Retail TouchPoints: Q1 2020 Results Highlight Gap Between Retail ‘Haves’ And ‘Have Nots’. “The COVID-19 pandemic has led to one of the worst financial quarters in retail’s modern history, and the near-universal rise in e-Commerce sales is of little comfort to retailers that are staring down double-digit declines in their brick-and-mortar businesses. But while this is an unprecedented time in many ways, the results tell a story that has been heard before: successful retailers are strengthening their positions, while struggling companies falter.”

Daily Journal: Reports show COVID-19 hits housing costs. “Historically hot housing markets may be feeling a little under the weather amid the pandemic which is seemingly pushing down real estate prices throughout the Bay Area, according to recent reports. Rent costs are down in San Mateo, Redwood City, San Bruno, South San Francisco and other Bay Area locales from the year prior, according to a June report from online database Zumper.”


CNET: Apple will close some stores again amid coronavirus spikes. “Apple plans to temporarily close some of its retail stores again because of spikes of coronavirus cases in some states across the US. The closures, earlier reported by Bloomberg, will impact 11 stores across Arizona, Florida, North Carolina and South Carolina.”

New York Times: ‘They Just Dumped Him Like Trash’: Nursing Homes Evict Vulnerable Residents. “More than any other institution in America, nursing homes have come to symbolize the deadly destruction of the coronavirus crisis. More than 51,000 residents and employees of nursing homes and long-term care facilities have died, representing more than 40 percent of the total death toll in the United States. But even as they have been ravaged, nursing homes have also been enlisted in the response to the outbreak. They are taking on coronavirus-stricken patients to ease the burden on overwhelmed hospitals — and, at times, to bolster their bottom lines.”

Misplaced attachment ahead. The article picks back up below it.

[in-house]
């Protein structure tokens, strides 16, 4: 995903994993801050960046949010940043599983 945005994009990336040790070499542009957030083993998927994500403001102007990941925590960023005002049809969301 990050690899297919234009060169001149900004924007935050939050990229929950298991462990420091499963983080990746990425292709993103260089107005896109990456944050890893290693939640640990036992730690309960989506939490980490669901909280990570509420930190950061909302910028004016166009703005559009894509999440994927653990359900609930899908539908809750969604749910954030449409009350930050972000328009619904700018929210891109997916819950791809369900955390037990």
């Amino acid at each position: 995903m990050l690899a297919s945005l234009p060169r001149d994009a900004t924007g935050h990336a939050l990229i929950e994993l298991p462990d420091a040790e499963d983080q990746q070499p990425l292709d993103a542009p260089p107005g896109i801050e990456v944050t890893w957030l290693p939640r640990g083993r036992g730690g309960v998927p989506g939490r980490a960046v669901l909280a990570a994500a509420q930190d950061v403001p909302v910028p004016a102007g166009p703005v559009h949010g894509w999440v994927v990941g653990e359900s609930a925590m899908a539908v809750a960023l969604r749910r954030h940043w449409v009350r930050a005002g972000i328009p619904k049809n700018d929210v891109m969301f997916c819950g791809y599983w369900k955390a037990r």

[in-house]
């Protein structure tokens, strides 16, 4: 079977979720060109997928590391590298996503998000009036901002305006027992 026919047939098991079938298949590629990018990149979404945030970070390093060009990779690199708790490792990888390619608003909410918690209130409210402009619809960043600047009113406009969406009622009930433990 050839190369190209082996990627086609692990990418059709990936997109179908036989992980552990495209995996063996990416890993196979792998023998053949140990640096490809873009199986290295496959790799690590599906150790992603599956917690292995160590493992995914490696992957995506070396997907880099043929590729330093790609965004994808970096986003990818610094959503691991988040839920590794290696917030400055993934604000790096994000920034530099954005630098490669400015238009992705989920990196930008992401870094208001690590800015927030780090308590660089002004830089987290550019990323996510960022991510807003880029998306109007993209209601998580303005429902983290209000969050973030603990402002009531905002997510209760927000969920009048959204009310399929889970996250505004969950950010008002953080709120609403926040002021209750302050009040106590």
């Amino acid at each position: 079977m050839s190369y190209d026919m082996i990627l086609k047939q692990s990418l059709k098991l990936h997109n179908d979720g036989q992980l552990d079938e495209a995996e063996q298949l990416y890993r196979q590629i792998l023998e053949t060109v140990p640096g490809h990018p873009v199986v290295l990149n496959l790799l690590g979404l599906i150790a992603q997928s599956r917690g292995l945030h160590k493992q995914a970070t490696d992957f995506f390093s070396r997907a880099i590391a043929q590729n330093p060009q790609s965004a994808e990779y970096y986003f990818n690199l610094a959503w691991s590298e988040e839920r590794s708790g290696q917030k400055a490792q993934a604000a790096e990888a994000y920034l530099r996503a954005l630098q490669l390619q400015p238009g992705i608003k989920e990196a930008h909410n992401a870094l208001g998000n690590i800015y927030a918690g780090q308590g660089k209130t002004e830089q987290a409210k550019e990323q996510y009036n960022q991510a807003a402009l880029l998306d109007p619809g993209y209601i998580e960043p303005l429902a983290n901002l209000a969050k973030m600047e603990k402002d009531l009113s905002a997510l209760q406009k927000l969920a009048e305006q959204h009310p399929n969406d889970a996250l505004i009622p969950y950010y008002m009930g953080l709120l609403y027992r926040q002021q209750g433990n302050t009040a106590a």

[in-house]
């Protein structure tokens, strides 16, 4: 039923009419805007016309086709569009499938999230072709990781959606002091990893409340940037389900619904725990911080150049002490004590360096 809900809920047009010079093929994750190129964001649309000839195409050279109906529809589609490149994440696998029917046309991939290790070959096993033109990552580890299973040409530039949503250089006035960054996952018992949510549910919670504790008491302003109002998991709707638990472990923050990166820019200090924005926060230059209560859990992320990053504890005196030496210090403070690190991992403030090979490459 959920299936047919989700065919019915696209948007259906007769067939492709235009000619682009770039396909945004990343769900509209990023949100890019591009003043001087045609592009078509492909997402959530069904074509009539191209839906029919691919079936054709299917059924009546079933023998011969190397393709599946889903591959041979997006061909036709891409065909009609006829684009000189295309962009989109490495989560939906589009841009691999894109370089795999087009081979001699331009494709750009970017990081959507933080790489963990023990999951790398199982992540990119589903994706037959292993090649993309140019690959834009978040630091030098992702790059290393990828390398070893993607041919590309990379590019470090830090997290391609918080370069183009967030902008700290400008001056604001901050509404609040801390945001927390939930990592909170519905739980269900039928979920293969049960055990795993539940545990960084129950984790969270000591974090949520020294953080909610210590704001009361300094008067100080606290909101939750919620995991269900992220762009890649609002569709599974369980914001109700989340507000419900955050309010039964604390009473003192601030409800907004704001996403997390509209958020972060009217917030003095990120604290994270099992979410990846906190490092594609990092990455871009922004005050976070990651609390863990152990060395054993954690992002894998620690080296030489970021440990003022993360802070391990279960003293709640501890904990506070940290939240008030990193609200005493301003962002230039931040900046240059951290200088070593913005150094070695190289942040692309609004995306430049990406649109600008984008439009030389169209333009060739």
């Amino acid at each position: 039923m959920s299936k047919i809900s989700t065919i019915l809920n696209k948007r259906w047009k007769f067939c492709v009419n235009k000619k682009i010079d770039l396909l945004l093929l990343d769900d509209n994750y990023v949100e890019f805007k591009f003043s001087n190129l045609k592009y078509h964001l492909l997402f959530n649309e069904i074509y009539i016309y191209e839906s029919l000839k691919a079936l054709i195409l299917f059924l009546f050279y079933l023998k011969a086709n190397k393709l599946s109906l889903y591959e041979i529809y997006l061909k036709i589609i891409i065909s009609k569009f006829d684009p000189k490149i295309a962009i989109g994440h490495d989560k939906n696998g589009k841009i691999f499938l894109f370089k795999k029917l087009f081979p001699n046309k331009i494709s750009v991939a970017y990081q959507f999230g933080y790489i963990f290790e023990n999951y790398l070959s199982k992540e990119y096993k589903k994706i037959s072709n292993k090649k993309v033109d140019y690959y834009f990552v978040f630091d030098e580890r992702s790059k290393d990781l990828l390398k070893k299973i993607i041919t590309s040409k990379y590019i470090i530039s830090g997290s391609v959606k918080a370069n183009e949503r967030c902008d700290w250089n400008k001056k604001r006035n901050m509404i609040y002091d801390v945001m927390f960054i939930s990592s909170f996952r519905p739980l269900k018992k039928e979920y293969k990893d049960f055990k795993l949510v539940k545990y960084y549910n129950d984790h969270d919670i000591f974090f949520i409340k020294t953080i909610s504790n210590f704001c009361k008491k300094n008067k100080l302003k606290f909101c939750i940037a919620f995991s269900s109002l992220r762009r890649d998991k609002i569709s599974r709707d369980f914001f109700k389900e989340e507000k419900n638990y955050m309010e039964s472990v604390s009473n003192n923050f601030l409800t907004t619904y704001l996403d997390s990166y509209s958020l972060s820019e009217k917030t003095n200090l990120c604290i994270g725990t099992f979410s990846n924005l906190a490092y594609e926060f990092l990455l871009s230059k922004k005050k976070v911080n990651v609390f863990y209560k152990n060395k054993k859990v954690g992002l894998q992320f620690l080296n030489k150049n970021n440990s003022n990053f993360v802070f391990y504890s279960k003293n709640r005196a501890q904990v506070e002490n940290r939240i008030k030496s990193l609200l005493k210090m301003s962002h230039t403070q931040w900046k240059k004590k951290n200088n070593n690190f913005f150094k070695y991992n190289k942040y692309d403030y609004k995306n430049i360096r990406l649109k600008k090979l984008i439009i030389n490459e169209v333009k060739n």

NiemanLab: To keep readers around after COVID, publishers see hope in newsletters and podcasts. “Despite the simplicity and relative lack of sophistication, our data show that email news is striking a chord with many users, particularly those who are older and more interested in news. Across 40 markets, around one in six (16%) receive news via email each week, 21% in the United States. But we also find that around half of these say email is their main way of accessing news.”


Cities Today: How cities are using data to plan for COVID-19. “Cities have long talked about making data-driven decisions and the coronavirus crisis has brought this to the fore for those responsible for data management. Chief Information Officers (CIOs) gathered at a recent Cities Today Institute digital roundtable noted the importance of data visualisation and analysis during the pandemic – both for residents and decision-makers within the city. Several also highlighted key obstacles to achieving data’s full potential in scenarios like this, and these issues will need to be addressed to boost future resilience.”


CNN: More young people across the South are testing positive for coronavirus, officials warn. “Officials in states across the South are warning that more young people are testing positive for coronavirus. The shifts in demographics have been recorded in parts of Florida, South Carolina, Georgia, Texas and other states — many of which were some of the first to reopen. And while some officials have pointed to more widespread testing being done, others say the new cases stem from Americans failing to social distance.”

BBC: Coronavirus: French defy lockdown with Festival of Music. “Thousands of people gathered across France on Sunday to celebrate an annual music festival, defying coronavirus lockdown restrictions. Revellers ignored social distancing rules and danced in the streets for the Fête de la Musique, known as Music Day in English.”


BBC: Coronavirus: 75 staff at Anglesey chicken plant positive. “More workers have tested positive for coronavirus after an outbreak at a chicken factory on Anglesey. All staff at the 2 Sisters meat processing plant in Llangefni are self-isolating after a number of workers were confirmed to have the virus on Thursday. On Saturday the number had risen to 75, Public Health Wales confirmed.”

Kurdistan 24: KRG reports dramatic spike in daily COVID-19 cases, with 326 new cases. “Kurdistan Region health authorities on Sunday reported 326 new coronavirus cases in a single day, raising the total number of infections since the disease first entered the autonomous region to over 3,800.”